I asked her how much the films cost. "I don't have any idea," she replied, laughing. "We never even discussed it. That wasn't the part that interested us." Instead, they gathered a repertoire group of family (including Rowlands' mother, Lady) and friends (Peter Falk, Ben Gazzara) and shot in their houses, with Rowlands whipping up spaghetti dinners to feed everyone.
"Each picture took about three months," she said, "and they were unbelievably fun and exciting. We didn't think about whether it was going to be a success or a flop. We'd go on to the next one. It was detached from other filmmaking. But we were doing what we wanted to do, and happy to be doing it."
It wasn't that they disliked studio films, Rowlands insisted: "We liked some. Casablanca is one of my favourite movies." But financing their work themselves "gave us such perfect control," she said. "Nobody came in and told us who to cast or how long our picture was or what the ending was. We had an enormous freedom, and God knows we enjoyed it." They felt "some animosity" from the studios, who "didn't particularly enjoy independent filmmakers cutting into their territory." But not enough to be a problem.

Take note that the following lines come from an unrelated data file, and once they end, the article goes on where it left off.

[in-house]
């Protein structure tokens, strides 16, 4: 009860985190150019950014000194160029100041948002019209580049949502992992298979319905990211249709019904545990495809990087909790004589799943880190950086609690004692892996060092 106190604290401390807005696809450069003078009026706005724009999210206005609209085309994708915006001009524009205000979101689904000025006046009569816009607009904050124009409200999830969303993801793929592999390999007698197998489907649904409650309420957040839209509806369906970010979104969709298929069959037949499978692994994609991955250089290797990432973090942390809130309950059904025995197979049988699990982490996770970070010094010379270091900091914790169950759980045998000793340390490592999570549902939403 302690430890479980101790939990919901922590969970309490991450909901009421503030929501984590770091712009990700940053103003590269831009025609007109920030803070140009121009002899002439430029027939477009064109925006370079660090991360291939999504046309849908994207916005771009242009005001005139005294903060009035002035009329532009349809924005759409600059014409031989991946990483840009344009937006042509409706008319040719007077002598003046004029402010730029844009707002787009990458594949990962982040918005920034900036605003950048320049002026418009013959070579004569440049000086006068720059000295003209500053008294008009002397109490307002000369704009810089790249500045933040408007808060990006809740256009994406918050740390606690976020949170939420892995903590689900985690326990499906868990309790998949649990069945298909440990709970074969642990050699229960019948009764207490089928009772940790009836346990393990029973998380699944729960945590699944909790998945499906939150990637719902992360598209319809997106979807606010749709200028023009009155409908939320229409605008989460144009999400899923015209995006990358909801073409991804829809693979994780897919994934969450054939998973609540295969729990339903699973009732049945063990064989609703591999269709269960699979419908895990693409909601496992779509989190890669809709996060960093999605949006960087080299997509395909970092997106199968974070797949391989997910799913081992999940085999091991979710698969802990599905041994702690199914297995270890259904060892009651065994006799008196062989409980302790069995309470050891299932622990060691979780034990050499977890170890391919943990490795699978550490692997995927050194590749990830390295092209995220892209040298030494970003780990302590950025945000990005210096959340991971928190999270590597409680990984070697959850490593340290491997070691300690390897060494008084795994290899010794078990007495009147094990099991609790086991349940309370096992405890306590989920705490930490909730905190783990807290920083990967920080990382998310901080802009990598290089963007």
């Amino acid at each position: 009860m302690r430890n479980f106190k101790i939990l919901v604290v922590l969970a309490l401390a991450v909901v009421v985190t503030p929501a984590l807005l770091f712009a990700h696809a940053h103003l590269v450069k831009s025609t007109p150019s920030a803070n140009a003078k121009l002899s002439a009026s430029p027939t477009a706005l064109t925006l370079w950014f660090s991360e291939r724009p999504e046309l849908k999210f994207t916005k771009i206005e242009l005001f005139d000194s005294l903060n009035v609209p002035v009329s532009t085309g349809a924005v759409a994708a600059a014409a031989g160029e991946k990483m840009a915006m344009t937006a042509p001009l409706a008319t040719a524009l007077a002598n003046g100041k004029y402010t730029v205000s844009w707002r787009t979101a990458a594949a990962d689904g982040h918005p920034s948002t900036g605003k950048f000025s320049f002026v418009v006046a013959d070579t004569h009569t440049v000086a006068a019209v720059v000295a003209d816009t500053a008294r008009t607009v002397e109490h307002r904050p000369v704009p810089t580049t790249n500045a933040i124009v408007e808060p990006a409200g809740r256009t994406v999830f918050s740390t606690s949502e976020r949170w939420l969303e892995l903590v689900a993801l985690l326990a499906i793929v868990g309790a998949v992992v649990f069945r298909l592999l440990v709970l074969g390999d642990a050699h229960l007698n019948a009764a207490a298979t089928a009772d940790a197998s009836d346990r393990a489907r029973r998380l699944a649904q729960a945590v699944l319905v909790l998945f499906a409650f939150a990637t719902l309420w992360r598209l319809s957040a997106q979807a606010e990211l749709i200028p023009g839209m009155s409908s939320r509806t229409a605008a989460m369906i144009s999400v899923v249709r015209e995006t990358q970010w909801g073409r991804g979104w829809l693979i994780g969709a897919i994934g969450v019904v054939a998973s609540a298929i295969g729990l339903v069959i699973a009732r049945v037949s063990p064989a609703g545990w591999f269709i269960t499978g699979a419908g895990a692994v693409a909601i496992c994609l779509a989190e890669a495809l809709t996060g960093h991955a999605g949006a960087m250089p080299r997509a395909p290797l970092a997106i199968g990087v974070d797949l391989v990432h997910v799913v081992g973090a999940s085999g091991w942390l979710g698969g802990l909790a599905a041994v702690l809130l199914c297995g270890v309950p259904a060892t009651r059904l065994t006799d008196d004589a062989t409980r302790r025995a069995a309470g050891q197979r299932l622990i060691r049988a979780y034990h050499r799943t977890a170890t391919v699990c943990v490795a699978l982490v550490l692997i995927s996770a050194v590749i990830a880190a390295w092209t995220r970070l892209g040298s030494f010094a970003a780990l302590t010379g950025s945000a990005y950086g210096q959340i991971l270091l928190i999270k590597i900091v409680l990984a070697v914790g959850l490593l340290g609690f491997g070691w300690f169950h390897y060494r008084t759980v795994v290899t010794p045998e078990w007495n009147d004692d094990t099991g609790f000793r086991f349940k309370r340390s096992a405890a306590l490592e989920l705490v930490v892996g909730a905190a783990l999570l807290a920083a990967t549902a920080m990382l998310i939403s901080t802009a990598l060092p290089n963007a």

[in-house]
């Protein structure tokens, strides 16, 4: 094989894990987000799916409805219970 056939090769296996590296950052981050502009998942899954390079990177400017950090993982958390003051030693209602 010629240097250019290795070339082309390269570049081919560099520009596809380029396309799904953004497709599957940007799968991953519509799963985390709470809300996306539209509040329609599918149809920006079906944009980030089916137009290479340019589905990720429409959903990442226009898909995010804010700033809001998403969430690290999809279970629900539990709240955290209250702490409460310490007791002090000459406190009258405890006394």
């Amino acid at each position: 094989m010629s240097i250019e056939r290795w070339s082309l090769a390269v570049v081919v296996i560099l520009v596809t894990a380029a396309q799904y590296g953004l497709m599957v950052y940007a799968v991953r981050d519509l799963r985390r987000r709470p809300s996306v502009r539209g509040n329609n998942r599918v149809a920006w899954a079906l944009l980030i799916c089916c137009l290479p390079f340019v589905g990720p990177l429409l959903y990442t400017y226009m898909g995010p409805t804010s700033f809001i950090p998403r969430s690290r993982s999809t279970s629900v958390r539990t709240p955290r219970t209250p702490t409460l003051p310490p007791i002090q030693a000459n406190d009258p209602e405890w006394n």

Taking direction from her husband wasn't an issue, either. "We didn't think or talk about anything else when we were making something," Rowlands said. "It was obsessive, and we both loved it. I think people having something that they're both crazy about keeps marriage exciting."
Along the way, Cassavetes and Rowlands did have children – Nick, Alexandra and Zoe, all of whom are now filmmakers themselves. Nick directed his mother in The Notebook, Unhook the Stars and the just-completed Yellow. "Everybody asks me, 'Do you boss him around?' No! I wasn't brought up to boss directors around," Rowlands said, laughing. "He's very similar to John in the way that he adores actors. Anybody could do anything wrong in the world, but not actors, and that's how Nick is, too."
Cassavetes had one other rule: His actors weren't allowed to discuss their roles with one another. "We never said what we might do, or what might happen, or what did they think," Rowlands said. "It seems like nothing, but it's very different from the way most people work. John's theory was, Let it happen. Whatever happens. If someone does something that surprises you, react how you would in life. He said, 'Don't grind it to death talking about it.' "